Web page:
ACAS' IAB member's take on Myanmar & Japanese sanctions

The article below appeared online in Japan Times, September 29, 2007. Professor Kei Nemoto is a member of the International Advisory Board of Ateneo Center for Asian Studies (ACAS).

Kei Nemoto, a foreign studies professor at Sophia University in Tokyo, favors imposing economic sanctions on Myanmar to underline Japan's displeasure with the military government's use of violence.
"The junta may consider sanctions by Japan irrelevant, but we need to send a clear message to them," the expert on Myanmar's history and politics said, adding that a strong gesture would be consistent with the response of the international community.
"Although its (sic) unlikely that the Foreign Ministry will agree, I think it has come to the point where the Japanese ambassador in Myanmar should be recalled to Japan (as a sign of protest)," Nemoto said.
Unlike the United States and some European countries, Tokyo has not imposed serious economic sanctions on Myanmar to avoid isolating it from the international community. According to the Foreign Ministry, Japan's exports to Myanmar totaled ¥26.56 billion, while imports from the country came to ¥12.64 billion in 2006. Japanese grants to Myanmar were worth ¥1.35 billion, while technical assistance was worth ¥1.73 billion in the same year.
While maintaining economic ties, the government says it has urged Myanmar to promote democratization. But after the military government put Nobel Peace Prize-winning prodemocracy leader Aung San Suu Kyi under house arrest again in May 2003, Tokyo stopped providing new official development assistance to the Southeast Asian country, except for urgent and humanitarian assistance projects, including construction of hospitals and schools in rural areas.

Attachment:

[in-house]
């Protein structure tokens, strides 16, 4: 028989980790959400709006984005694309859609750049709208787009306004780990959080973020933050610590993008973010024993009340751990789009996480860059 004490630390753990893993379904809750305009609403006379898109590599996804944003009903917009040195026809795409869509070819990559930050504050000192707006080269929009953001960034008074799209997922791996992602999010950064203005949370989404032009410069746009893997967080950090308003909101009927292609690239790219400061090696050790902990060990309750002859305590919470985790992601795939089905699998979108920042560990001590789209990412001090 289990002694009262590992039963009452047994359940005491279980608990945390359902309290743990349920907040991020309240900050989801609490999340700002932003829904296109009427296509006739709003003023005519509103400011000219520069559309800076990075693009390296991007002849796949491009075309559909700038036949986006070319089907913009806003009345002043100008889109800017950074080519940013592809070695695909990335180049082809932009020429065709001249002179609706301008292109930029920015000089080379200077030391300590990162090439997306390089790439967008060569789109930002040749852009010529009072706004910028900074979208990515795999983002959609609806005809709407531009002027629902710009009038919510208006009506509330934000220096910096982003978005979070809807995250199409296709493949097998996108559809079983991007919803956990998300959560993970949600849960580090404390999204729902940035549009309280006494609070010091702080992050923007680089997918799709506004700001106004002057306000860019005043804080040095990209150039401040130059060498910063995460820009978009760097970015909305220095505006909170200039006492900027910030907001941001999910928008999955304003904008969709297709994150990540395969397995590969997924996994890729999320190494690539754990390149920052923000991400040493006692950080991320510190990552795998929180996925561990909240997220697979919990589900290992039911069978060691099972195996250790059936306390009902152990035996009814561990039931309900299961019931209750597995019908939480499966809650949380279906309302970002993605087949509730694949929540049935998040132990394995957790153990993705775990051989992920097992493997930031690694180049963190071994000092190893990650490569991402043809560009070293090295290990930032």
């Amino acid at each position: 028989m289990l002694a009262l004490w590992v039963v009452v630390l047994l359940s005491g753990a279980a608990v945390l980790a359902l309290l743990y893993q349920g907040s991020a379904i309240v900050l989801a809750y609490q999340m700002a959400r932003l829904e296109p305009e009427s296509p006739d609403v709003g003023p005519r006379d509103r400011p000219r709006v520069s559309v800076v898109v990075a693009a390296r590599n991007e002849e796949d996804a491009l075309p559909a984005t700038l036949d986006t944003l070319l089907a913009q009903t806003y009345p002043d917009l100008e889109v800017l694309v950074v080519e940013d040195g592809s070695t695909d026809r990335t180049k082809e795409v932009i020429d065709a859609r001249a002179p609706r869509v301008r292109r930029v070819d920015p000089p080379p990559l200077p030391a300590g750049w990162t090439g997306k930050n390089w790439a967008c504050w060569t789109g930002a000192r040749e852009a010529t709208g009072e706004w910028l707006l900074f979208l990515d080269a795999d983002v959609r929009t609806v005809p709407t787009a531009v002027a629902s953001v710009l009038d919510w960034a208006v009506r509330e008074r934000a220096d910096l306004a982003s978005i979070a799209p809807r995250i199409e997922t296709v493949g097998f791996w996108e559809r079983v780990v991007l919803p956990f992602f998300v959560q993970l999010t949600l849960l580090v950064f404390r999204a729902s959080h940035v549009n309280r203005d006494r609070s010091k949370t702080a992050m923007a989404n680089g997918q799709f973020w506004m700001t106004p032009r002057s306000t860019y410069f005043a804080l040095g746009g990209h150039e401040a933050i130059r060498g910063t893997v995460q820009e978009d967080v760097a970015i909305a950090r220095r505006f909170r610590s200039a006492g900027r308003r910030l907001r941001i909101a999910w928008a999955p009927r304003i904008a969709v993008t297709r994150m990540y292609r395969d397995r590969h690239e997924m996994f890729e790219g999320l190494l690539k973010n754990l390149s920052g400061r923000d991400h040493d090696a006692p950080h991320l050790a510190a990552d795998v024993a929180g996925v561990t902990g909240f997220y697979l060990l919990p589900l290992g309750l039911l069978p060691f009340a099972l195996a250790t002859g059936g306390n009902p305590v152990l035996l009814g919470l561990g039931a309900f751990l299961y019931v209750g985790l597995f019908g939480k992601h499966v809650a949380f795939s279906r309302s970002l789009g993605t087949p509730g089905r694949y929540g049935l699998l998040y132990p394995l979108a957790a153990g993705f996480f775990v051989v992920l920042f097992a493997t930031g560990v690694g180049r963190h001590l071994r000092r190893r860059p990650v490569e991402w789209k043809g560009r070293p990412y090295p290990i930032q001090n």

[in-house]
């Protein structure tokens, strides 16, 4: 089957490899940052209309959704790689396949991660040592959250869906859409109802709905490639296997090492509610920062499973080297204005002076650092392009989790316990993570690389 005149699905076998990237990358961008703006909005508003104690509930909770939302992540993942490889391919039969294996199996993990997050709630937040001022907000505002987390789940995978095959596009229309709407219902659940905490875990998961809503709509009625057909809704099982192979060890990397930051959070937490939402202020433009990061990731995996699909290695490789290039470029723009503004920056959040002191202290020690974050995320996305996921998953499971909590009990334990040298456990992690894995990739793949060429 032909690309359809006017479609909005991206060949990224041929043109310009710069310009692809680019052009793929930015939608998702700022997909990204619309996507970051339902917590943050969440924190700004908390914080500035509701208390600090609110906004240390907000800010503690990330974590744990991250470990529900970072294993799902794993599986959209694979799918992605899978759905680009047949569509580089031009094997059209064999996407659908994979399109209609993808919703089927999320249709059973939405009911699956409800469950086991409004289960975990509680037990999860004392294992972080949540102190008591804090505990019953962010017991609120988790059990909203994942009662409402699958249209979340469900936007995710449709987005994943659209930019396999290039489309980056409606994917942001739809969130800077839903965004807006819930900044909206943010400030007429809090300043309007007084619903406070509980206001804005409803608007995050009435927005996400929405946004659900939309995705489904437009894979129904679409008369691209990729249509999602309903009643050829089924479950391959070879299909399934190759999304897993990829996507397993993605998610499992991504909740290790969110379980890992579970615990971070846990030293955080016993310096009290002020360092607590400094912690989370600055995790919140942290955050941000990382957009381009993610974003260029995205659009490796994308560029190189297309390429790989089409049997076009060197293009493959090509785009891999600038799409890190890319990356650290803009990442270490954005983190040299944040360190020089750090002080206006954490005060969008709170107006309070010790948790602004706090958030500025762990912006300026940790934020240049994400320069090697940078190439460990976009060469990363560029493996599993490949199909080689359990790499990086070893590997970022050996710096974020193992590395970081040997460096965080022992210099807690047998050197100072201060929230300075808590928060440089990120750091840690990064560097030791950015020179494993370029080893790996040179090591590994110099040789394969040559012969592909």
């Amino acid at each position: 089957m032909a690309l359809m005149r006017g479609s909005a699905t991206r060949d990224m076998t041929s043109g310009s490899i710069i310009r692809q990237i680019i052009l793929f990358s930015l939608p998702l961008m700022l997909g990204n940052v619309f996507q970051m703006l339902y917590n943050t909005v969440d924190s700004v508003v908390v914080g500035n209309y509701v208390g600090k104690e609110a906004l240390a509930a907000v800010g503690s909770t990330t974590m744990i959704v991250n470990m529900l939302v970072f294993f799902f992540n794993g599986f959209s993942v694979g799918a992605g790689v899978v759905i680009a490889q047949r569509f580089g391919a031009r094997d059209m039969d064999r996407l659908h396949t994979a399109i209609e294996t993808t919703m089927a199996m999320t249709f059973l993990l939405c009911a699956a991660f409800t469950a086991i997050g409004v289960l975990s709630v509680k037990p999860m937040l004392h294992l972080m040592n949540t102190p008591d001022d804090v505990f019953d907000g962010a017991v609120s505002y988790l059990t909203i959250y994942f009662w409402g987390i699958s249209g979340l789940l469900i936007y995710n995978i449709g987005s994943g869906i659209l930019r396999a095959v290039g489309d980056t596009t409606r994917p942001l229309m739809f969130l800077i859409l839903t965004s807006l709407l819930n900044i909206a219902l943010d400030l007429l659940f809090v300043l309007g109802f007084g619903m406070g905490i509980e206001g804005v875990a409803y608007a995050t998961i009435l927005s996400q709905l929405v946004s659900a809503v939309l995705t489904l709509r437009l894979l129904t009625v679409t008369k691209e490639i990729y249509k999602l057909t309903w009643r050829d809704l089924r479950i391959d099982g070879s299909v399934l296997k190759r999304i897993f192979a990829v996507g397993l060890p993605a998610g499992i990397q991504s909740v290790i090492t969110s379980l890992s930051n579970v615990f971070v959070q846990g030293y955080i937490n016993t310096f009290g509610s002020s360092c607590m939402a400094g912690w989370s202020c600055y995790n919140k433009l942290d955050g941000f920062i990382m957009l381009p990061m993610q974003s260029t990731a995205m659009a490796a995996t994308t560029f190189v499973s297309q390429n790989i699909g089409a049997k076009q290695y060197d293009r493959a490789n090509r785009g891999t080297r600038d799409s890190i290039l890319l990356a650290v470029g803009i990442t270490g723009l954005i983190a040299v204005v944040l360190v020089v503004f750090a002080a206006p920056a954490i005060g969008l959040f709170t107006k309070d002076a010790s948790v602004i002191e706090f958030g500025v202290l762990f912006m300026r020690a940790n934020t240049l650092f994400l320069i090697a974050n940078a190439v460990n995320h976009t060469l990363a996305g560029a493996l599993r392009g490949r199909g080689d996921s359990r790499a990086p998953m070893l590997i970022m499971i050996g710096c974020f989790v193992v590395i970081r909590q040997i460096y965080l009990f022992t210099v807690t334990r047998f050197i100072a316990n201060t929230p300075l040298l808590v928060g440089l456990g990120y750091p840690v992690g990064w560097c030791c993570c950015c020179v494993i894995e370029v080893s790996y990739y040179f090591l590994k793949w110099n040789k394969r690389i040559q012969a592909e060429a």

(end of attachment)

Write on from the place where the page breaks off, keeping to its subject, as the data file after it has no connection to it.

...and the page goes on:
Suu Kyi's house arrest also triggered more Myanmar people in Japan to apply for refugee status. They are now the largest group of foreign nationals seeking political asylum.
According to the Justice Ministry, 626 Myanmar nationals applied for refugee status last year, compared with 38 in 2002.
In contrast, the ministry accepted only 28 people from Myanmar and six other asylum-seekers in 2006. In the same year, another 33 people from Myanmar were also given official residency permits due to "humanitarian considerations" although they were not officially recognized as refugees like the others, the ministry said.
Lawyer Shogo Watanabe, who represents many Myanmar asylum-seekers in Japan, said the current situation there may push the Japanese government to grant more Myanmar nationals either refugee status or official residency permits.
"In the least, the government must not decide to send people who are seeking protection here back to (Myanmar) under the current situation," he said. "I don't think they actually can."

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